Do cars with foreign number plates need a French Crit’Air sticker?

A Crit’Air certificate is a pollution rating which must be displayed on car windscreens in a growing number of French cities

20 September 2021

The Crit’Air windscreen sticker is compulsory for all vehicles moving around certain areas of several French cities. Pic: Hadrian / Shutterstock

By Emma Morgan

Reader question: Do I need a Crit’Air sticker to drive in France if my car has a foreign number plate?

Crit’Air stickers are compulsory for all motor vehicles driven inside the Paris périphérique and in several other French cities – and the rule also applies to foreign-plated vehicles.

The stickers are needed even if no pollution warning is in force.

Crit’Air certificates take the form of a round coloured sticker which drivers must display on their windscreen in cities including Paris, Lille, Marseille, Lyon, Grenoble, Toulouse, Strasbourg and Nice.

Read more: Where you need to have a Crit’Air sticker in France

Read more: Nice, Cannes and nearby towns bring in Crit'Air pollution car stickers

Further information on the restrictions in place in each city is available on the French government website.

The sticker displays a rating indicating the amount of pollution that the vehicle produces, based on its age and engine type. This ranges from E (Green) for electric vehicles with zero emissions through to five (Dark Grey) for the oldest and least efficient vehicles. 

Cars, buses, vans and lorries with a higher rating – normally four and over – will be subject to restrictions.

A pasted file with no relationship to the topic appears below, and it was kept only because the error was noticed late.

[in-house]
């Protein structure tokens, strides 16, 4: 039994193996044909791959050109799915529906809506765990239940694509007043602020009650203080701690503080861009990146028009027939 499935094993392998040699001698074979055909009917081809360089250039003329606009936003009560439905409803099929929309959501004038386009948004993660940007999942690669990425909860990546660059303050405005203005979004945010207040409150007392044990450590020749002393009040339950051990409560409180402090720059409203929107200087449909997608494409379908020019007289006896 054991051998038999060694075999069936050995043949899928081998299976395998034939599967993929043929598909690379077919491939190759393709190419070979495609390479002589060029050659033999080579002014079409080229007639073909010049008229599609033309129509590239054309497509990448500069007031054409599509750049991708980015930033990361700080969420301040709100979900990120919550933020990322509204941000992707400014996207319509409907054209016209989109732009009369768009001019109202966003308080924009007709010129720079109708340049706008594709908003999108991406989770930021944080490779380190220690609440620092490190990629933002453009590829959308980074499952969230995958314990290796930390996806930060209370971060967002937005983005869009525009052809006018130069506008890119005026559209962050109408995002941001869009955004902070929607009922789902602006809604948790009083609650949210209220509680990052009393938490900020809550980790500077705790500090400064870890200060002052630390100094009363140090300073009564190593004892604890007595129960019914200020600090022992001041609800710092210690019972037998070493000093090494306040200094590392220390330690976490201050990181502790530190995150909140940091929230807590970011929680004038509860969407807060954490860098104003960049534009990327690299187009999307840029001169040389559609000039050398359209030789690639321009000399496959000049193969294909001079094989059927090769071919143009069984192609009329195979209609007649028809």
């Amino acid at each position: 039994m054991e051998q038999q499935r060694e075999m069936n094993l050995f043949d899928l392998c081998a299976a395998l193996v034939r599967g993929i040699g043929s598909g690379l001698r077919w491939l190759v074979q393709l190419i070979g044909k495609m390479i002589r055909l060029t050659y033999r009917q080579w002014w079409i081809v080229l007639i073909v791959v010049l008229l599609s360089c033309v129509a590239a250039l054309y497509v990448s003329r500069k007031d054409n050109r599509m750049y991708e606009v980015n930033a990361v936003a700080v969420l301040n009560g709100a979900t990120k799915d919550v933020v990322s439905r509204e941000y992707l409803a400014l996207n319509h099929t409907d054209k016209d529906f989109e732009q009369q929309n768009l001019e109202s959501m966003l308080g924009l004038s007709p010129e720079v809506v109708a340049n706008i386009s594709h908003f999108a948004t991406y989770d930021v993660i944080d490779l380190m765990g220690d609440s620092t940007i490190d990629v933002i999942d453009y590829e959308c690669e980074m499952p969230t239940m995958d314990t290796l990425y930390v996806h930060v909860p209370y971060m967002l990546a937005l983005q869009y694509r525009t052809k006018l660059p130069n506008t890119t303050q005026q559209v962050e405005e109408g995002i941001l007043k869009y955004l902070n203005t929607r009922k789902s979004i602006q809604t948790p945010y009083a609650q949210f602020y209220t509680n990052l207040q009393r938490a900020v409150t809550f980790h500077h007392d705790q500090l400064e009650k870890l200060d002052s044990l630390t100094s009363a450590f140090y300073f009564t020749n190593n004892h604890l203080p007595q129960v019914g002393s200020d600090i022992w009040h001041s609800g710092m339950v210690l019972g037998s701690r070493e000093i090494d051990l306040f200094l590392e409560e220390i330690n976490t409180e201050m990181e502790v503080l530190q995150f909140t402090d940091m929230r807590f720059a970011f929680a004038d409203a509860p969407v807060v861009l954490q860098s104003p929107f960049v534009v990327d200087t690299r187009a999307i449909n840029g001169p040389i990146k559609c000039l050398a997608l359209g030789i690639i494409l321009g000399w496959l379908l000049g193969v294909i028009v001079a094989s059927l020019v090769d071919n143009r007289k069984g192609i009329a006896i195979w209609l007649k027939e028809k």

For example, in Paris, vehicles with Crit’Air 4 stickers are banned from certain areas from 08:00 until 20:00 on weekdays, while driving a Crit’Air 5 vehicle is completely forbidden.  

However, in other towns and cities such as Nice and Cannes, restrictions will only come into force from 06:00 until 20:00 on days when there is a pollution alert. 

Not all vehicles are eligible for the stickers. Cars registered before January 1997, motorbikes and mopeds registered before June 2000 and trucks and buses registered before 2001 cannot be given a pollutant rating and therefore cannot be driven in these urban low-emissions zones at all.

How do I get a sticker?

You can apply for a Crit’Air certificate online by visiting this French government website, entering your vehicle’s details and paying a fee of €3.67 if you are based in France. 

For those with foreign addresses, the price will be around €3.11 plus international postage.

If you would prefer to complete a paper form and apply by post, you can download this here. Remember to include a cheque by way of payment.

For those who do not have access to the internet, you can purchase your air quality certificate from the mairie instead.

The certificate is valid for the length of the vehicle’s life. 

Motorists who do not display Crit’Air stickers where they are required, or who drive through a restricted zone unpermitted, could be subject to a fine of  €68-€135

Related articles 

Paris speed limit set to 30kph across most of capital

French government fined record €10m for inaction on air pollution

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